Health Risks of Alcohol

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What are the Health Risks of Alcohol?

Alcohol consumption has many harmful effects on an individual's medical health.

Alcohol consumption poses many risks for an individual’s health. In particular, regular or long-term drinking can do much damage to one’s psyche and physiology. However, rapid consumption of a large amount of alcohol is equally dangerous as well. Alcohol is the cause of 88,000 deaths yearly in the United States, and it is one of the leading causes of preventable death in the world. Alcohol-related deaths can be the result of drunk driving, miscarriage, and chronic health conditions.

Alcohol is responsible for short and long-term health risks that range from high blood pressure, stroke, drunk driving, to miscarriages, cirrhosis, and seizures. Alcohol withdrawal also has the potential to be fatal. Understanding the damage that excessive alcohol consumption can cause may help reduce drinking and minimize its disastrous consequences.

Short-Term Health Risks of Alcohol

Aside from motor skills impairment and slurred speech, individuals who excessively drink alcohol may experience a variety of emotions and reactions. Short-term health risks are those that can subside over time. These may not be life threatening but can cause disruptions in everyday life and relationships. Short-term health risks can include:

  • Bruising as a result of the blood thinning effects of alcohol
  • Cuts and bruises from vandalism of property or car accidents (drunk driving)
  • Exposure to STIs through unprotected sex caused by impaired judgment
  • Scratches, bruises, and cuts caused by impaired coordination
  • Stomach aches/nausea
  • Headaches
  • Feeling hungover
  • Diarrhea
  • Irritability
  • Increased alcohol cravings
  • Vomiting
  • Lack of appetite
  • Blacking out

These risks can vary greatly from person to person depending on the amount of alcohol a person has consumed over time, differences in metabolism, and whether or not other other drugs are involved. Factors like drunk driving, vandalism, and exposure to STIs would depend on someone’s behavior and environment. Nonetheless, these risky behaviors can cause complex symptoms.

Long-Term Health Risks of Alcohol

Excessive drinking or continued exposure to alcohol affect the body differently; many of the symptoms are highly damaging to the body and mind. Some of the long-term effects can be managed and go away over time; however, some cannot. An example of an irreversible effect of alcohol abuse is brain damage and some birth defects.

Continued drinking can create long-term health problems and encourage a tolerance for alcohol. A tolerance is when someone increases requires more alcohol to experience the same desired effects. Common long-term health risks include but are not limited to:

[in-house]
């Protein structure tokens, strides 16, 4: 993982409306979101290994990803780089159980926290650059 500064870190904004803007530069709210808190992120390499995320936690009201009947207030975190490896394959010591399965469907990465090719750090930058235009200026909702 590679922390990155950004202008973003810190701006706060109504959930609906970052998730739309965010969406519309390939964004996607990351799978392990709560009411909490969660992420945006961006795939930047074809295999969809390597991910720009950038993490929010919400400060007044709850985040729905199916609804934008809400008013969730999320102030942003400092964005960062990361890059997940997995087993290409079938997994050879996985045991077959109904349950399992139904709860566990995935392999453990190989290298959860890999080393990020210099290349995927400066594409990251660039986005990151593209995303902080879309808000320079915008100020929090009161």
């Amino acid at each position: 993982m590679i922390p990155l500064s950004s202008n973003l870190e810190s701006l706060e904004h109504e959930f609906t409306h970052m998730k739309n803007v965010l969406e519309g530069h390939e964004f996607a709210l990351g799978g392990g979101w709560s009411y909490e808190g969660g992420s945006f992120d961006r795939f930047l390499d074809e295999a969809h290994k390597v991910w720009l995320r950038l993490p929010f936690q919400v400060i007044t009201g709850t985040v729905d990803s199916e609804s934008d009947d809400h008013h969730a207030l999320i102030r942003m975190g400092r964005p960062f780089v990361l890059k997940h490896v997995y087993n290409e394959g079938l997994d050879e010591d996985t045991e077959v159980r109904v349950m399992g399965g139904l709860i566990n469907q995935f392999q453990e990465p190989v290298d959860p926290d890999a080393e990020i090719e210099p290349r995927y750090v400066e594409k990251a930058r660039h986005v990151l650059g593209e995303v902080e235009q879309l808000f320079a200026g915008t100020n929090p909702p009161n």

• Seizures
  • Wernicke Korsakoff syndrome (WKS)
  • Esophageal varices
  • Pancreatitis
  • Hepatitis C
  • Miscarriages
  • Brain damage
  • Dehydration
  • Osteoporosis
  • Coma
  • High blood pressure
  • Fatty liver disease
  • Cirrhosis
  • Kidney damage
  • Ulcers/inflamed stomach lining
  • Mouth/throat cancer
  • Birth defects

For mothers who drink alcohol while expecting, the baby is at risk of developing physical and learning abnormalities. Such conditions are called Fetal Alcohol Syndrome and Fetal Alcohol Spectrum Disorder.

Hepatitis C and Cirrhosis of the Liver

When someone drinks alcohol heavily for a long period of time, they can develop liver cirrhosis and Hepatitis C. These conditions can occur together or separately, and both conditions are diseases of the liver. Hepatitis C can also lead to liver cirrhosis.

According to researchers, “chronic alcohol consumption is responsible for more than 50% of liver deaths.” Individuals who struggle with alcohol use disorders have a higher chance of liver diseases including Hepatitis C. There is evidence that abstaining from alcohol can reverse some of the effects of alcohol on the liver early on; however, the damage alcohol can have on the liver can become irreversible if in the advanced stages.

The Effects of Alcohol Poisoning

One of the most hazardous consequences of drinking too much is alcohol poisoning. This is caused by drinking large quantities of alcohol in a short amount of time. Essentially, alcohol poisoning is an alcohol overdose. In some cases, alcohol poisoning can cause death, especially if medical help is not provided.

Typically, those experiencing alcohol poisoning can expect to experience the following side effects:

  • Confusion
  • Vomiting
  • Breathing problems
  • Hypothermia (a dip in body temperature)
  • Seizures
  • Coma
  • Blacking out
  • Pale or bluish skin

Binge drinking, heavy drinking, and drinking on an empty stomach care are all risk factors for alcohol poisoning.

Alcohol poisoning can result in brain damage, atypical heartbeats, choking, dehydration, and death. Symptoms of alcohol  poisoning cannot and should not be treated alone. Contact a medical professional immediately to reverse and assist the symptoms of alcohol poisoning. If your loved one has fallen victim to alcohol poisoning, contact 911 immediately.

Get Help Today

Although alcohol can cause a number of health problems, the good news is that they are all preventable if the individual stops drinking before they develop. If you or a loved one needs or wants help stopping alcohol use, the best method is to get a substance abuse evaluation by an addiction professional. Contact a dedicated treatment provider today for more information.

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